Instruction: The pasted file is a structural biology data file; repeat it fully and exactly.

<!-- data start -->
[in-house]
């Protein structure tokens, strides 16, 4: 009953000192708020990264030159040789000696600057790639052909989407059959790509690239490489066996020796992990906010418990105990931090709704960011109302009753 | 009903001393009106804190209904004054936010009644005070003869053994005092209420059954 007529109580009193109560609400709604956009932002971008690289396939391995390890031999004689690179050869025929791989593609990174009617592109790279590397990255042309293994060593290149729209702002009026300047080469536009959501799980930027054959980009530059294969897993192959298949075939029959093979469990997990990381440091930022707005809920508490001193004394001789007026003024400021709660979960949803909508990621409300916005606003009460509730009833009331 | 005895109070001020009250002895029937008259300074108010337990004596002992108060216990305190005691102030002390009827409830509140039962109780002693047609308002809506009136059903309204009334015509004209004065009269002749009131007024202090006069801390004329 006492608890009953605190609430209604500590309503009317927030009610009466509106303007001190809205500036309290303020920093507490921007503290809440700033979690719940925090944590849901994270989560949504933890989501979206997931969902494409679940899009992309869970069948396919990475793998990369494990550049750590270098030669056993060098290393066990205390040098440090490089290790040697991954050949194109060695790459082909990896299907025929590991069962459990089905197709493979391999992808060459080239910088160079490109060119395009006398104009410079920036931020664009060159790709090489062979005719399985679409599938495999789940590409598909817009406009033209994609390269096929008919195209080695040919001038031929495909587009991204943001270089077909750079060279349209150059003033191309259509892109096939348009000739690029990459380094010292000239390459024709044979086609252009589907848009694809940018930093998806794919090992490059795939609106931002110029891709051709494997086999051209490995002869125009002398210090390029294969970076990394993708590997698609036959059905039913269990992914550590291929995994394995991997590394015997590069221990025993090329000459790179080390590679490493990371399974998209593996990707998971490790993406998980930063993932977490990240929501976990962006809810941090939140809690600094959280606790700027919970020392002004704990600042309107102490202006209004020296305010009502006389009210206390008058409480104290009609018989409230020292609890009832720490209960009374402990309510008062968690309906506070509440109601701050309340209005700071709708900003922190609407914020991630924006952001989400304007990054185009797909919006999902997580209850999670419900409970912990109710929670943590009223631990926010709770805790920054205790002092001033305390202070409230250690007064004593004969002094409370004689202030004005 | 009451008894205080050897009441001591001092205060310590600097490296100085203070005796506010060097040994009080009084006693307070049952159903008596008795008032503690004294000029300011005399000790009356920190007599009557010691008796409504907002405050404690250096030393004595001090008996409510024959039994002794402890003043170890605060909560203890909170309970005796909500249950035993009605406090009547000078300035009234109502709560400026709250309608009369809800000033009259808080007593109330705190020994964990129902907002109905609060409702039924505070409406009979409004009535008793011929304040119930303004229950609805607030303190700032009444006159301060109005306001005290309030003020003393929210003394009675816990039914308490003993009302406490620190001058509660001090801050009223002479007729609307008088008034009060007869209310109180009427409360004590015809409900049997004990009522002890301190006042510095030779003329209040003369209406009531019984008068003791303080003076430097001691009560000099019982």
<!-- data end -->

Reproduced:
[in-house]
């Protein structure tokens, strides 16, 4: 009953000192708020990264030159040789000696600057790639052909989407059959790509690239490489066996020796992990906010418990105990931090709704960011109302009753 | 009903001393009106804190209904004054936010009644005070003869053994005092209420059954 007529109580009193109560609400709604956009932002971008690289396939391995390890031999004689690179050869025929791989593609990174009617592109790279590397990255042309293994060593290149729209702002009026300047080469536009959501799980930027054959980009530059294969897993192959298949075939029959093979469990997990990381440091930022707005809920508490001193004394001789007026003024400021709660979960949803909508990621409300916005606003009460509730009833009331 | 005895109070001020009250002895029937008259300074108010337990004596002992108060216990305190005691102030002390009827409830509140039962109780002693047609308002809506009136059903309204009334015509004209004065009269002749009131007024202090006069801390004329 006492608890009953605190609430209604500590309503009317927030009610009466509106303007001190809205500036309290303020920093507490921007503290809440700033979690719940925090944590849901994270989560949504933890989501979206997931969902494409679940899009992309869970069948396919990475793998990369494990550049750590270098030669056993060098290393066990205390040098440090490089290790040697991954050949194109060695790459082909990896299907025929590991069962459990089905197709493979391999992808060459080239910088160079490109060119395009006398104009410079920036931020664009060159790709090489062979005719399985679409599938495999789940590409598909817009406009033209994609390269096929008919195209080695040919001038031929495909587009991204943001270089077909750079060279349209150059003033191309259509892109096939348009000739690029990459380094010292000239390459024709044979086609252009589907848009694809940018930093998806794919090992490059795939609106931002110029891709051709494997086999051209490995002869125009002398210090390029294969970076990394993708590997698609036959059905039913269990992914550590291929995994394995991997590394015997590069221990025993090329000459790179080390590679490493990371399974998209593996990707998971490790993406998980930063993932977490990240929501976990962006809810941090939140809690600094959280606790700027919970020392002004704990600042309107102490202006209004020296305010009502006389009210206390008058409480104290009609018989409230020292609890009832720490209960009374402990309510008062968690309906506070509440109601701050309340209005700071709708900003922190609407914020991630924006952001989400304007990054185009797909919006999902997580209850999670419900409970912990109710929670943590009223631990926010709770805790920054205790002092001033305390202070409230250690007064004593004969002094409370004689202030004005 | 009451008894205080050897009441001591001092205060310590600097490296100085203070005796506010060097040994009080009084006693307070049952159903008596008795008032503690004294000029300011005399000790009356920190007599009557010691008796409504907002405050404690250096030393004595001090008996409510024959039994002794402890003043170890605060909560203890909170309970005796909500249950035993009605406090009547000078300035009234109502709560400026709250309608009369809800000033009259808080007593109330705190020994964990129902907002109905609060409702039924505070409406009979409004009535008793011929304040119930303004229950609805607030303190700032009444006159301060109005306001005290309030003020003393929210003394009675816990039914308490003993009302406490620190001058509660001090801050009223002479007729609307008088008034009060007869209310109180009427409360004590015809409900049997004990009522002890301190006042510095030779003329209040003369209406009531019984008068003791303080003076430097001691009560000099019982």